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Using Clangd LSP Server in the Chroot


IDE features like macro-expansion, auto-complete, find-references, and go-to-declaration are indisuputably useful for programmers.

Language Servers provide these features without committing to configuring a full IDE like CLion. So if you work in Emacs, Vim, Sublime, VSCode or similiar but don't have all these features, this guide is for you (assuming you like work being easier).

For Googlers that work in CLion, checkout go/clion-for-chromeos.


This guide has only been tested with a Zephyr RTOS Project development workflow.

Background on Language Servers

Language Servers do the work of an IDE and give that information to clients. The LSP (Language Server Protocol) attempts to abstract away much of the work done by editors to provide standard IDE features from a server. An editor only must have an LSP client.

See the official page for more information.

Setup Steps

Chroot Setup

If you want to use an editor outside the chroot then you must be able to invoke cros_sdk and in following invocations not require a password due to a longer sudo password timeout. If you followed CROS Developer Guide then you should have this setup; specifically if you followed how to make sudo a little more permissive.

Create a Compilation Database

So that ClangD can understand how your project is built, you need to generate a special JSON called a compilation database, on a per-project-basis; typically named compile_commands.json. See Clangd JSON Compilation Database Spec for more information on compilation databases. There are several methods for generating the database, and the best method for a particular project may depend on its build system.


Bear is a tool available in package managers inside and outside the chroot (dev-util/bear in Portage, bear in Debian repositories). Note that Bear runs the build command as a side effect of generating the database. Using Bear is as simple as invoking bear -- <YOUR BUILD COMMAND>. For example: bear -- zmake testall.


compiledb is a tool for generating databases from make builds. It does this by running a dry-run build. Despite this, compiledb is somewhat slower than Bear. It is available via pip inside and outside the chroot. Use it like this: compiledb make <target>.


Users of gn can generate compile_commands.json with ninja by invoking ninja -t compdb.

Other tools

See the Sarcasm Notebook on Generating CompilationDatabases for other build systems and tools.

Updating the database

You should not have to regenerate this unless the structure of your build changes. If Clangd was working great but then started to have issues, regenerating the compilation database can be a quick fix. For minor build changes, tools should be able to quickly, incrementally update the database.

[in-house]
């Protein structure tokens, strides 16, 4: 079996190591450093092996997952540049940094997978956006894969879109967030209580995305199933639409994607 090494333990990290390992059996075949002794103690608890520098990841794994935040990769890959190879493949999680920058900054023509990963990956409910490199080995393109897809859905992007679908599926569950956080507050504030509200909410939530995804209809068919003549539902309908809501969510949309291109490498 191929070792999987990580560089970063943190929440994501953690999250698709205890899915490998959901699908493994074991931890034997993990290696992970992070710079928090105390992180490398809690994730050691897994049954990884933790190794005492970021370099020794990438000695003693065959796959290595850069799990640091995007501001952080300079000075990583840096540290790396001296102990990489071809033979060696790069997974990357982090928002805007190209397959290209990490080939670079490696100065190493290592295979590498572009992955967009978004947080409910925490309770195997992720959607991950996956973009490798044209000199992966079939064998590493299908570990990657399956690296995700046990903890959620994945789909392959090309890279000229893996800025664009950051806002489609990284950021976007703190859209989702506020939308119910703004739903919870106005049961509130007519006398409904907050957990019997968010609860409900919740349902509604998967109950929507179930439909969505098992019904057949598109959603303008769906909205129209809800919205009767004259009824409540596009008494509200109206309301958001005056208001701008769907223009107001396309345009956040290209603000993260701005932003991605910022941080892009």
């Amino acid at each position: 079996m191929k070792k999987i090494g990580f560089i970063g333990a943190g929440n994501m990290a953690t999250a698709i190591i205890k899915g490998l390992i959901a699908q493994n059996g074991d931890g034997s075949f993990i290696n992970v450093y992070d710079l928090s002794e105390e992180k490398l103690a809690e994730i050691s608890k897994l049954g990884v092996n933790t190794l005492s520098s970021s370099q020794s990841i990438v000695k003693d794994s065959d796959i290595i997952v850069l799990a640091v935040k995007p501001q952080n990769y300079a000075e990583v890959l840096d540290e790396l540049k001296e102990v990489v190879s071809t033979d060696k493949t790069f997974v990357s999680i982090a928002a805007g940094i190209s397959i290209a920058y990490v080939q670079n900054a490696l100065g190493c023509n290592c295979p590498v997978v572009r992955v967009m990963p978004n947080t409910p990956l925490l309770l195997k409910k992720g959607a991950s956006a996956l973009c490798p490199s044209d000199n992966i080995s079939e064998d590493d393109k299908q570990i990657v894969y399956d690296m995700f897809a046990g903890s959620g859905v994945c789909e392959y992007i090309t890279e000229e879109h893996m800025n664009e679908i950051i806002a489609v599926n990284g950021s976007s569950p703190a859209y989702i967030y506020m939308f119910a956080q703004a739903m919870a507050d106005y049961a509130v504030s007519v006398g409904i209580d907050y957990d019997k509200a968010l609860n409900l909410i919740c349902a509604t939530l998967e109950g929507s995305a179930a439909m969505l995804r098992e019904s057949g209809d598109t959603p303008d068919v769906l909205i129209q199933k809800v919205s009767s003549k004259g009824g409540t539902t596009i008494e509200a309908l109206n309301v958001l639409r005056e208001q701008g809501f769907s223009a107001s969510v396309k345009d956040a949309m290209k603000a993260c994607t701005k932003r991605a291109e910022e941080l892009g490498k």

In theory, the build could have changed any time you check out a new commit in Git. To keep up with this, you can use Git hooks to update the database each time HEAD changes. With Bear (for instance), that would look something like this:



bear make -j 72 <target> >/dev/null 2>&1 &


# Only execute for rebase; the other case for post-rewrite (commit --amend) is
# covered by post-commit.
case "$1" in
    rebase) exec .git/hooks/post-merge ;;
$ ls -l $PROJECT_DIRECTORY/.git/hooks/
total 60K
lrwxrwxrwx 1 $USER primarygroup   35 Oct 27 12:50 post-checkout -> /home/$USER/bin/
lrwxrwxrwx 1 $USER primarygroup   35 Oct 27 12:50 post-commit -> /home/$USER/bin/
lrwxrwxrwx 1 $USER primarygroup   35 Oct 27 12:50 post-merge -> /home/$USER/bin/
lrwxrwxrwx 1 $USER primarygroup   38 Oct 27 12:50 post-rewrite -> /home/$USER/bin/

Install an LSP Clangd Client

Your editor needs a client that speaks LSP. The LSP project page provides a comprehensive list of LSP clients.

Connecting to Chroot Clangd

Launching your editor from inside chroot

If you launch your editor inside the chroot then you can just point your editor's LSP client at the chroot's clangd binary and you're done!

Launching your editor from outside chroot

For launching your editor outside of the chroot we need to write a short simple script that essentially wraps the chroot clangd.

It's going to look something like below:


# I work in CROS EC

# Don't need color and I want to start the command in the EC directory
# I do not know why but the server is more stable with --no-ns-pid
CROS_SDK_OPTS="--nocolor --no-ns-pid --working-dir $EC_DIR"

# An important clangd option here is 'path-mappings', when your editor talks to
# clangd, the path mappings allow it to understand the path the editor is sending
# over rpc and translate that editor known path to something the clangd server
# understands from its context inside the chroot. This option is also useful for
# remote development, but that's a different albeit similar topic.
# NOTE: You may not even need this option, but do know it exists.
# NOTE: I set these options here, but these may be replacable by configuring
# your editor's LSP client.
CLANGD_OPTS="--inlay-hints --completion-style=detailed --background-index \
--clang-tidy --path-mappings='/bigssd=/home/$USER' --header-insertion=never"

# Let's run the command!
# It runs in the foreground.
cros_sdk $CROS_SDK_OPTS -- clangd $CLANGD_OPTS

# If for whatever reason the editor crashed but clangd didn't stop,
# this cleans any spawned clangd processes.
# This helps if your lsp client ends up having to restart clangd too.
trap 'kill $(jobs -p)' EXIT

NOTE: When using this script to re/start the server with cros_sdk -- clangd after the sudo password timeout, you must prime sudo to be passwordless with a sudo command.

If you use other language servers in the chroot with an editor outside, a similar wrapper script is likely needed.

Make sure your wrapper script is executable!

Now just point your LSP client at your wrapper script posing as a clangd executable and it should just work.

See also